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Spadina Literary Review  —  edition 3 page 16


Grescoe does bop down to Bogotá in Colombia, where jitneys still crowd the streets but at the same time the city has launched a tránsito rápido bus system consisting of a bunch of accordion buses racing along exclusive rights-of-way between stations that resemble railway platforms. Fast bus systems are sweeping the developing world, according to Grescoe, because they're cheap to set up. A quote from former Bogotá mayor Enrique Peñalosa delivers an ideological clarity seldom matched north of the Rio Grande: “If in a democracy all citizens are equal before the law, then a bus with 100 passengers should have the right to 100 times more road space than a car carrying one person. When a fast-moving bus passes cars stuck in a jam, it is a powerful symbol that shows that democracy is really at work, and it gives a whole new legitimacy to the state and social organization.”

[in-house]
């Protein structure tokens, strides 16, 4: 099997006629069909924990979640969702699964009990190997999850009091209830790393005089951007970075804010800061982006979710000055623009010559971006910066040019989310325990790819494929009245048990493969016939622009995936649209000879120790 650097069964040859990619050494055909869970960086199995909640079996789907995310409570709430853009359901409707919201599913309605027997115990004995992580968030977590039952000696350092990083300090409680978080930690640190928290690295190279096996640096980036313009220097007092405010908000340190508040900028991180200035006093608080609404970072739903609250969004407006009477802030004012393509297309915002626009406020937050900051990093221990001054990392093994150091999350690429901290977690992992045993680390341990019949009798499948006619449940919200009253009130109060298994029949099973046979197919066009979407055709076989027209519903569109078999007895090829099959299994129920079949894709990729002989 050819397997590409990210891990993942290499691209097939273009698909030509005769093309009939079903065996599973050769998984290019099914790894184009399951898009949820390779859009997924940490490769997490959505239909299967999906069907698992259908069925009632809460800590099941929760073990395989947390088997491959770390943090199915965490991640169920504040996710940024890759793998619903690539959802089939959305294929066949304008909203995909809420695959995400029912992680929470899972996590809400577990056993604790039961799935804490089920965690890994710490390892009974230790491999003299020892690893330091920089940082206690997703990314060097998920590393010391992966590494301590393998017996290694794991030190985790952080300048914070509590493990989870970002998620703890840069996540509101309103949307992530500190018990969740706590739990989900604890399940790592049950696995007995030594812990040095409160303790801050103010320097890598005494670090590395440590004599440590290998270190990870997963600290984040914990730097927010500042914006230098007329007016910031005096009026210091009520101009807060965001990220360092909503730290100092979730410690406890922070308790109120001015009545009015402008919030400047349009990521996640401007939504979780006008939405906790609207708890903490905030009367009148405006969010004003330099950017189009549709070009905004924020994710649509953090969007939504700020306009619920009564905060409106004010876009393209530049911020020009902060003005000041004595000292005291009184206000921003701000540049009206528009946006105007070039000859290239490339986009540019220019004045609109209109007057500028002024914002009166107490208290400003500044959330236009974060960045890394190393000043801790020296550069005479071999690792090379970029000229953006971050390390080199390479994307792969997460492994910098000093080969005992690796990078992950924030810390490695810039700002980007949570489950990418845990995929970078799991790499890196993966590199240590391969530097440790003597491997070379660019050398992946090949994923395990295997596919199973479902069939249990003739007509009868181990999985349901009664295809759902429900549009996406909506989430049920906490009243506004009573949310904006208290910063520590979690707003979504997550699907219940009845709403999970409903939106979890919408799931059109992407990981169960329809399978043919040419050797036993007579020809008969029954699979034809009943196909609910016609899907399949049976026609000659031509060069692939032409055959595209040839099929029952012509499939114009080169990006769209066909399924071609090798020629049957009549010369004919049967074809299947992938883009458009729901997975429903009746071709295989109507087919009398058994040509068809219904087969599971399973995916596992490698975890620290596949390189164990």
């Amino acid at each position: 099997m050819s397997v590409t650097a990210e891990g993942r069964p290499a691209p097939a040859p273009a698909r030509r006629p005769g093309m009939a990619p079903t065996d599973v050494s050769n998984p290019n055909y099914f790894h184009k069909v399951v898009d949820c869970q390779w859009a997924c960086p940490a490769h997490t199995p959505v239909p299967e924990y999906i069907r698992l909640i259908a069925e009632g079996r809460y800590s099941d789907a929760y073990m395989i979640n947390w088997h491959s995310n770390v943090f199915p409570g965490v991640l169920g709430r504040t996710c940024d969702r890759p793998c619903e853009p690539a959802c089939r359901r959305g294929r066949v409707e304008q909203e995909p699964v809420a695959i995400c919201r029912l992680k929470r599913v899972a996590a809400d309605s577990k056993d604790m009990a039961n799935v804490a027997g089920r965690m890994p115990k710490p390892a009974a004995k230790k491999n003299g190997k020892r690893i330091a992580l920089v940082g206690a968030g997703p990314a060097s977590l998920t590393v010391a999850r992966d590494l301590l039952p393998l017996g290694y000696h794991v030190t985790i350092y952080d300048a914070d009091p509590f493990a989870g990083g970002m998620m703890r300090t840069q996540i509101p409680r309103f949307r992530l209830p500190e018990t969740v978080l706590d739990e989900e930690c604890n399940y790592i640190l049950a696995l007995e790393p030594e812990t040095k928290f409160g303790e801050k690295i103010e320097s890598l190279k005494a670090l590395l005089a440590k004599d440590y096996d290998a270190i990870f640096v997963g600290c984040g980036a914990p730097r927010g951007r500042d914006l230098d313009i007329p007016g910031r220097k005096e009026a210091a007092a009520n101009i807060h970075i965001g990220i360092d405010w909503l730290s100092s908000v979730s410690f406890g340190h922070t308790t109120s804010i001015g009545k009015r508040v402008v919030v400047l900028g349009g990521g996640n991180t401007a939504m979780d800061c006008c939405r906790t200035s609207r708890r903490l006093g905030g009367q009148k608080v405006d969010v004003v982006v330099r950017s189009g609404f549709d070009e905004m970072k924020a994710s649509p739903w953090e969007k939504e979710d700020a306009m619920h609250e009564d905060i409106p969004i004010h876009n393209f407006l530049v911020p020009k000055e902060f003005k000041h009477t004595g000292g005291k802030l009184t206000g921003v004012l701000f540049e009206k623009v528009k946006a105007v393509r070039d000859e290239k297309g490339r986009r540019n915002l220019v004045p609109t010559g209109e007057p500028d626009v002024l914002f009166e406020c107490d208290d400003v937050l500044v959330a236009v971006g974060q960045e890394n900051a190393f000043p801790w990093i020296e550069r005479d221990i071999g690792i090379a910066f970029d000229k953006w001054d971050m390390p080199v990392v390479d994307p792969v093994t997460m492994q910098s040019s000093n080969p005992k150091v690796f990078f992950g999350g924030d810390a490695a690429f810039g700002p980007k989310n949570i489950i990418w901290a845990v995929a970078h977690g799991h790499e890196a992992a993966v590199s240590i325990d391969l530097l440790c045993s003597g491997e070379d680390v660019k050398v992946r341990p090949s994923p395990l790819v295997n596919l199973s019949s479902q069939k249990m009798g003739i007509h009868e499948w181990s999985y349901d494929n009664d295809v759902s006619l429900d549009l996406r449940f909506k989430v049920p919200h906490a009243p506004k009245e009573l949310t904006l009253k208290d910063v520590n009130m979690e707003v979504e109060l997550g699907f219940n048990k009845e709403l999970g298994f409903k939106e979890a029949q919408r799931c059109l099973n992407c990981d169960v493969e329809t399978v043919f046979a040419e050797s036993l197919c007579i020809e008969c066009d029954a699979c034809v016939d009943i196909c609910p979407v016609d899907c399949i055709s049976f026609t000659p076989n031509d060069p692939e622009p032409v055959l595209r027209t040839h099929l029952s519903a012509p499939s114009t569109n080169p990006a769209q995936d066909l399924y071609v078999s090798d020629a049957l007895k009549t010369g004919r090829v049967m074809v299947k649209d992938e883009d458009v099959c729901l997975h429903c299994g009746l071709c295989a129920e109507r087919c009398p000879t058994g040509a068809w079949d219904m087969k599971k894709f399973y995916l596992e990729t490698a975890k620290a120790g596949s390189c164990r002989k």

The trouble is that piling an ideological burden on transit can backfire if the system falters — as happened in Bogotá, to tell the truth, where the buses got so packed that many customers switched to motorbikes.

I'm glad for Grescoe that when he visits Vancouver, B.C., his ex-hometown from his street hockey days, he finds that from his point of view they've made real progress. They've grabbed lanes away from cars and given them to bikes. They pre-rezoned to make sure development would sprout around their newest SkyTrain stations. To encourage commuters to use the feeder buses, there's no Park'n'Ride. Result: 10% fewer cars enter the city now than a decade ago, average commute times have dropped, and Vancouver has the continent’s lowest per capita carbon emissions.

We have to keep trying and take heed of the good as well as the less good examples.